GARDENING FOR COLOR by William H. Clark

GARDENING FOR COLOR

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KIRKUS REVIEW

Gardening the Small Place met practically every requirement-for my money- and the final test seems to be that a copy loaned is never returned until I insist that the borrower purchase his own and return mine. Gardening for Color is a bit more specialized, but in its field equally down-to-earth and practical, a book for reference and consultation, but also a book for basic and fundamental principles. A great deal more ground is covered than the title indicates. Introductory chapters lay the groundwork of basic principles of color, and the basic principles of color, and the basic thinking of the author along lines of purpose, procedure, materials. He warns continually that all gardening requires planning and work, and continuous attention; while gardening for color requires even more specific planning and work and continuous attention. But the end result should mean color from March to November, while even late Fall and Winter can have color in bark and twigs, in berries and fruits. Trees, shrubs, wines, flowering bulbs, perennials, and annuals for fill ins are given full measure. Extensive lists, specialized and general, but all linked by focus on color, make this a book for constant reference. And in final summary, Clark stresses again the need for TIME. Tops in the field.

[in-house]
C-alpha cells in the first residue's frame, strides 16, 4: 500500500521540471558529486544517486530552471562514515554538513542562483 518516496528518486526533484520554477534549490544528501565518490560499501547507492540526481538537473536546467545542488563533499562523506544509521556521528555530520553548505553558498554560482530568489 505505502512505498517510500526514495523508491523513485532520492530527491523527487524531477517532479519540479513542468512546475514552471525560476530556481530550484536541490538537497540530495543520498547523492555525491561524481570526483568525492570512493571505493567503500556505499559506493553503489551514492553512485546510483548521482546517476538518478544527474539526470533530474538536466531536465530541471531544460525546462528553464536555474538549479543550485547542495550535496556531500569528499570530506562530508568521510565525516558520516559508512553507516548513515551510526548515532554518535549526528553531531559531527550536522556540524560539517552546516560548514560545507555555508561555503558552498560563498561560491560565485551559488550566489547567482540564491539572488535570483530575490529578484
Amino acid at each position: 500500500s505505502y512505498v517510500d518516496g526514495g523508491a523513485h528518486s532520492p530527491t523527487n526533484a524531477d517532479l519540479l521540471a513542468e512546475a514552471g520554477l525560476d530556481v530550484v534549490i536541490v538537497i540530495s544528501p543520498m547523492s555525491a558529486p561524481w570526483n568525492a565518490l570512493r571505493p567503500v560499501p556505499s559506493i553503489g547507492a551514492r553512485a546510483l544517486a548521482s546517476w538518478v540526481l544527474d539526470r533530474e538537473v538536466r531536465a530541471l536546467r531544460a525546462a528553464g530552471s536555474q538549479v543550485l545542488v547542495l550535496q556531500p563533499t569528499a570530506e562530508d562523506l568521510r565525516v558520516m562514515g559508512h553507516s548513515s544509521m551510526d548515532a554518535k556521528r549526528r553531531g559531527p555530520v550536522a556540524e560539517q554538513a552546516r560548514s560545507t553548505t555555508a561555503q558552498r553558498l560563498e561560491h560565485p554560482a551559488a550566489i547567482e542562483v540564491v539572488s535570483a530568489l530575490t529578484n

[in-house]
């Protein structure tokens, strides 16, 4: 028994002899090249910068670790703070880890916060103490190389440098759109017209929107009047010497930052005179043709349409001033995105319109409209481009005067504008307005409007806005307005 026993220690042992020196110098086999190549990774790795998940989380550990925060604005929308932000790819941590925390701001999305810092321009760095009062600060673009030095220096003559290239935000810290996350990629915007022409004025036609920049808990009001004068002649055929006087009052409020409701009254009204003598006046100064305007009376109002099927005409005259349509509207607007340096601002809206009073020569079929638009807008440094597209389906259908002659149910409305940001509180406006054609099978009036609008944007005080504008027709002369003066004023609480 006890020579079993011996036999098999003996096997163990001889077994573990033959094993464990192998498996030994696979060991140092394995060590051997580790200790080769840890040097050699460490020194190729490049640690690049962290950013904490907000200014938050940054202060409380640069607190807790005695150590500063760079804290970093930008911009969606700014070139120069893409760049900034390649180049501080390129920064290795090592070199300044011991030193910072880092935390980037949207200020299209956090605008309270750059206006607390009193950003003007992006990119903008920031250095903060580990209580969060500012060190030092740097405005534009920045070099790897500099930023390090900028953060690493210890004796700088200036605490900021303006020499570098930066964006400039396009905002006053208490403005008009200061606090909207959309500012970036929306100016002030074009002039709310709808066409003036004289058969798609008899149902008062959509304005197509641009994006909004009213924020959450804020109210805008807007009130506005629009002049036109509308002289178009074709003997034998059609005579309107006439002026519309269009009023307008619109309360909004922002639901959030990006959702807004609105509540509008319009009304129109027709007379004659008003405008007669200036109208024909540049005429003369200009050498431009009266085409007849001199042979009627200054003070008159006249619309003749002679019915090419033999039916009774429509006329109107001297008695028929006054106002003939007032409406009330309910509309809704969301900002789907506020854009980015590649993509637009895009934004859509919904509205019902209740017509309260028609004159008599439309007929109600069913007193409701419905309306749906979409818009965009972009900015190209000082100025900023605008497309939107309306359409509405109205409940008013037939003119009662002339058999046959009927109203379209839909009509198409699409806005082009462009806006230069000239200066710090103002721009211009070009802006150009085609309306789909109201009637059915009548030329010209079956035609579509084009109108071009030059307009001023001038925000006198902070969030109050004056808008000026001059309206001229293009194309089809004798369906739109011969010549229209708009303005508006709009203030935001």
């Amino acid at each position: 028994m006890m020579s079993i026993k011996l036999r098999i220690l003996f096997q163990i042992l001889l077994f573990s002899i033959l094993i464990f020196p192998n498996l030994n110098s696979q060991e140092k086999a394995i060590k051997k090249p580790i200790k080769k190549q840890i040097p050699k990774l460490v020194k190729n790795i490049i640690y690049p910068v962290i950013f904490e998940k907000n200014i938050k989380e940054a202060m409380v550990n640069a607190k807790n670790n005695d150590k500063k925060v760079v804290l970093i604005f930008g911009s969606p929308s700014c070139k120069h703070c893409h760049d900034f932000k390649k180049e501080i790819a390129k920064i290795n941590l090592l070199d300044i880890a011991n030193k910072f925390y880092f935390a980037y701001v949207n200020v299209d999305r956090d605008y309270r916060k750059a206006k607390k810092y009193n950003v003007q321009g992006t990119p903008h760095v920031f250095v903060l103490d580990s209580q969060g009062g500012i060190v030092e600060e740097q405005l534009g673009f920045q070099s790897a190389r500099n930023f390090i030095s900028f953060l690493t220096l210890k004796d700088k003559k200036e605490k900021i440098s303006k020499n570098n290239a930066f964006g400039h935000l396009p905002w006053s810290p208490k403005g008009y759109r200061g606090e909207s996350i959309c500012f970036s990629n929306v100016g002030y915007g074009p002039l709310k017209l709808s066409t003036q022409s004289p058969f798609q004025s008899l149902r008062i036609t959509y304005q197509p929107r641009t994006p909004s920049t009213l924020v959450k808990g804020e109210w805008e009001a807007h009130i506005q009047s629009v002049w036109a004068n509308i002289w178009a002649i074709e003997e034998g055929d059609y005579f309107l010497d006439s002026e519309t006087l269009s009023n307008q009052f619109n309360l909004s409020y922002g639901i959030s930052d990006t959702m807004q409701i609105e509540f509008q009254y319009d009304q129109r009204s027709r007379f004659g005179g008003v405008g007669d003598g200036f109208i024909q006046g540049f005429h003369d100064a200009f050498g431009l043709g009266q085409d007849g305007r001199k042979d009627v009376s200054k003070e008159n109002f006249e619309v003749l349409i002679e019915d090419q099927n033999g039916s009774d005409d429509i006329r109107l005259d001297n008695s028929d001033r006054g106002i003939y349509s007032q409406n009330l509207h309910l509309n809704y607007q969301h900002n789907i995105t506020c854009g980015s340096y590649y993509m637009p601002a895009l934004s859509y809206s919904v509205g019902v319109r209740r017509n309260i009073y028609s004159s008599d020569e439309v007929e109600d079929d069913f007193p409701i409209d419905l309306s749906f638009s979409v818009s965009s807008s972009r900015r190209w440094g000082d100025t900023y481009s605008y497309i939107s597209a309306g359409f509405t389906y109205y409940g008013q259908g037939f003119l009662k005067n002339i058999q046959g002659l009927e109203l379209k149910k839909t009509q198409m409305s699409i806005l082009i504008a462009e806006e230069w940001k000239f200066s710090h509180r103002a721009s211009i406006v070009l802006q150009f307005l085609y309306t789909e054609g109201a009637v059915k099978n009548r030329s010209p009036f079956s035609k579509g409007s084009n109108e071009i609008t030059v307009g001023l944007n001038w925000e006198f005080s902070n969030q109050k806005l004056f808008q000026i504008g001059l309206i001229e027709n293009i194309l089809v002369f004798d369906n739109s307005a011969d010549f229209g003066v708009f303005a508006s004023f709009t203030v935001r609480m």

Pub Date: Aug. 24th, 1954
Publisher: Little, Brown